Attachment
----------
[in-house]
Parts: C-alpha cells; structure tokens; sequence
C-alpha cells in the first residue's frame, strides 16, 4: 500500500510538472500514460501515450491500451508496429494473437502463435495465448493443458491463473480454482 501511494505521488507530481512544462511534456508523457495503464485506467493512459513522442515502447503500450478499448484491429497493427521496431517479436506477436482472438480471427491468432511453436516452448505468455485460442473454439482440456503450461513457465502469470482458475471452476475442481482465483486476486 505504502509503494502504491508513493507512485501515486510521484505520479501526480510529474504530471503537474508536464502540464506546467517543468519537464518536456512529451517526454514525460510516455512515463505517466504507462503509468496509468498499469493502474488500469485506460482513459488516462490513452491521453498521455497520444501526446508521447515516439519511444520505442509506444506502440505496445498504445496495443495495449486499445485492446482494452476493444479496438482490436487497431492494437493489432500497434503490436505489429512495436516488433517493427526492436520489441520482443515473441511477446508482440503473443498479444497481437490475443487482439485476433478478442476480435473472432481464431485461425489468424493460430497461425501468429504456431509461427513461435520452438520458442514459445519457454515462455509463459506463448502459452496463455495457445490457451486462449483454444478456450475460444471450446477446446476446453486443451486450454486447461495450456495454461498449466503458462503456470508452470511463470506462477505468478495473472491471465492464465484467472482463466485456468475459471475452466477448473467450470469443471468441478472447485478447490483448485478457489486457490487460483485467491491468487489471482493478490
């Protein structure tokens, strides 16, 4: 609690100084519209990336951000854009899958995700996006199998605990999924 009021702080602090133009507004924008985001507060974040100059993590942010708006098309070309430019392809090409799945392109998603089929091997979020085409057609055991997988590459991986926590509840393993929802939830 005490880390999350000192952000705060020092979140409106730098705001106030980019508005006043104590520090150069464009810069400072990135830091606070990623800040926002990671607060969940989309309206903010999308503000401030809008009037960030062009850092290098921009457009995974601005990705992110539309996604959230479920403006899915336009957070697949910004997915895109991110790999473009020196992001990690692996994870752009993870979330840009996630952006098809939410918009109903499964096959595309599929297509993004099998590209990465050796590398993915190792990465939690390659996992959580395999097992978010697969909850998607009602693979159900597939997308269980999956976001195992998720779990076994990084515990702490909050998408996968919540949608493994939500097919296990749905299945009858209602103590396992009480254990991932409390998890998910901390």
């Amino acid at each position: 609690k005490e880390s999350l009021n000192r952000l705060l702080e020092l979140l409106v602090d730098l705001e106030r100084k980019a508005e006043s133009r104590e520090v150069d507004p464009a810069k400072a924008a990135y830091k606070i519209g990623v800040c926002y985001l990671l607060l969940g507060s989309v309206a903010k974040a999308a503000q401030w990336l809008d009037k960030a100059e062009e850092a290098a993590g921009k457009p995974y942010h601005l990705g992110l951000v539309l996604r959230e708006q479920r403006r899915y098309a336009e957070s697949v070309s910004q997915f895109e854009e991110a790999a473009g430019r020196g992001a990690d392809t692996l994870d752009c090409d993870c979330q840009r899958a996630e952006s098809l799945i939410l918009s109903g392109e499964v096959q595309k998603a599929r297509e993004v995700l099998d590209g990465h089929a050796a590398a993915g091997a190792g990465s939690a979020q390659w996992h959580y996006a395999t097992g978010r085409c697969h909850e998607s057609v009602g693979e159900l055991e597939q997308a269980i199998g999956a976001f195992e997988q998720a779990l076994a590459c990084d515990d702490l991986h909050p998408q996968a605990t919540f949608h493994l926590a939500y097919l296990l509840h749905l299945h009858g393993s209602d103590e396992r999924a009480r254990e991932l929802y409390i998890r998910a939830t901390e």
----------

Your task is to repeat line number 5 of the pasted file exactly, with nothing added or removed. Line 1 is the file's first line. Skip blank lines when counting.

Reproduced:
């Amino acid at each position: 609690k005490e880390s999350l009021n000192r952000l705060l702080e020092l979140l409106v602090d730098l705001e106030r100084k980019a508005e006043s133009r104590e520090v150069d507004p464009a810069k400072a924008a990135y830091k606070i519209g990623v800040c926002y985001l990671l607060l969940g507060s989309v309206a903010k974040a999308a503000q401030w990336l809008d009037k960030a100059e062009e850092a290098a993590g921009k457009p995974y942010h601005l990705g992110l951000v539309l996604r959230e708006q479920r403006r899915y098309a336009e957070s697949v070309s910004q997915f895109e854009e991110a790999a473009g430019r020196g992001a990690d392809t692996l994870d752009c090409d993870c979330q840009r899958a996630e952006s098809l799945i939410l918009s109903g392109e499964v096959q595309k998603a599929r297509e993004v995700l099998d590209g990465h089929a050796a590398a993915g091997a190792g990465s939690a979020q390659w996992h959580y996006a395999t097992g978010r085409c697969h909850e998607s057609v009602g693979e159900l055991e597939q997308a269980i199998g999956a976001f195992e997988q998720a779990l076994a590459c990084d515990d702490l991986h909050p998408q996968a605990t919540f949608h493994l926590a939500y097919l296990l509840h749905l299945h009858g393993s209602d103590e396992r999924a009480r254990e991932l929802y409390i998890r998910a939830t901390e």